Appeal from a judgment of the United States District Court for the District of Connecticut (Thompson, J.), dismissing a consumer's state common law tort claims against an entity alleged to have knowingly furnished false information to a consumer credit reporting agency.
Macpherson v. JPMorgan Chase Bank, N.A.
Argued: September 22, 2011
Before: POOLER, B.D. PARKER, and CARNEY, Circuit Judges.
We hold that the Fair Credit Reporting Act, 15 U.S.C. § 1681t(b)(1)(F), preempts the consumer's state law claims for defamation and intentional infliction of emotional distress.
10 Proceeding pro se, Sean Stewart Macpherson appeals from a judgment of the United 11 States District Court for the District of Connecticut (Thompson, J.), dismissing his state common 12 law tort claims against JPMorgan Chase Bank, N.A. Because we agree that the Fair Credit 13 Reporting Act ("FCRA"), 15 U.S.C. § 1681t(b)(1)(F), preempts Macpherson's state law claims 14 against Chase, we affirm the district court's judgment.
15 Macpherson alleges that Chase willfully and maliciously provided false information 16 about his finances to Equifax, a consumer credit reporting agency. Based on these reports, 17 Equifax reduced his credit score, to his detriment. Macpherson sued Chase in state court in 18 Connecticut for this alleged conduct, asserting state common law claims against Chase for 19 defamation and intentional infliction of emotional distress.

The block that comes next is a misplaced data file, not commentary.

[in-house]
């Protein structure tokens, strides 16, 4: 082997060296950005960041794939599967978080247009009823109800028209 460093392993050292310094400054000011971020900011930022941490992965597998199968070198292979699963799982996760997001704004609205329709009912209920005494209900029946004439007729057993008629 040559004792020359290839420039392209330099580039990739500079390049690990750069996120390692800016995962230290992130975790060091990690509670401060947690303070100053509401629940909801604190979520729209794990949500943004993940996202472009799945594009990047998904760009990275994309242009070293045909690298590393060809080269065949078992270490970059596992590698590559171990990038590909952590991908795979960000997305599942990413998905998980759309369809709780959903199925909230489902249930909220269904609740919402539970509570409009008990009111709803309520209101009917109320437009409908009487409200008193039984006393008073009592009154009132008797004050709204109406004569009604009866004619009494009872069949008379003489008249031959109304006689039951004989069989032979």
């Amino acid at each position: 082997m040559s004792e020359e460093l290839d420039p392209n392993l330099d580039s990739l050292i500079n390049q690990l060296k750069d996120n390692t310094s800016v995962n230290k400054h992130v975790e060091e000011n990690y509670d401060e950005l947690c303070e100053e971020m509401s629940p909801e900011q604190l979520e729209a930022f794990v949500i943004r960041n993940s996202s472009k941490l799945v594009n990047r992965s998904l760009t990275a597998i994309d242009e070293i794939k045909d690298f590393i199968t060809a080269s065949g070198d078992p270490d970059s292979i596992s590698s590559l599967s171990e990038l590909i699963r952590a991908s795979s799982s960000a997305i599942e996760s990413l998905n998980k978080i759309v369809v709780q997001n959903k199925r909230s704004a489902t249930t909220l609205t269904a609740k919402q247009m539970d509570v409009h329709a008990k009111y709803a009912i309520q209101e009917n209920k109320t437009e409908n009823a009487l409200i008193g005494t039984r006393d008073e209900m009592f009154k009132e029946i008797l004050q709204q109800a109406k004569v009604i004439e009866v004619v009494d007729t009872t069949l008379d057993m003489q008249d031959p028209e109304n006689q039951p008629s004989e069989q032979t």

20 Chase removed the suit to federal court and moved for dismissal under Federal Rule of 21 Civil Procedure 12(b)(6), arguing that Macpherson's claims are preempted by FCRA. In a 22 careful and thorough decision, the district court agreed and granted Chase's motion. 23 No. 3:09CV1774, 2010 WL 3081278 (D. Conn. Aug. 5, 2010). Macpherson timely appealed.
24 The sole issue on appeal is whether FCRA preempts Macpherson's state law claims. We 25 review de novo a district court's application of preemption principles. Drake v. Lab. Corp. of 26 Am. Holdings, 458 F.3d 48, 56 (2d Cir. 2006). Chase contends, and the district court held, that 27 Macpherson's claims are preempted by § 1681t(b)(1)(F) of FCRA. This section, a general 2 1 preemption provision enacted in 1996--over twenty years after FCRA first took 2 effect--provides, in relevant part:
3 No requirement or prohibition may be imposed under the laws of any State--
5 (1) with respect to any subject matter regulated under-- 7 (F) section 1681s-2 of this title, relating to the responsibilities of persons 8 who furnish information to consumer reporting agencies . ..
10 15 U.S.C. § 1681t(b)(1)(F). Macpherson acknowledges that his allegations of false reporting 11 concern conduct regulated by § 1681s-2. Read literally, therefore, § ...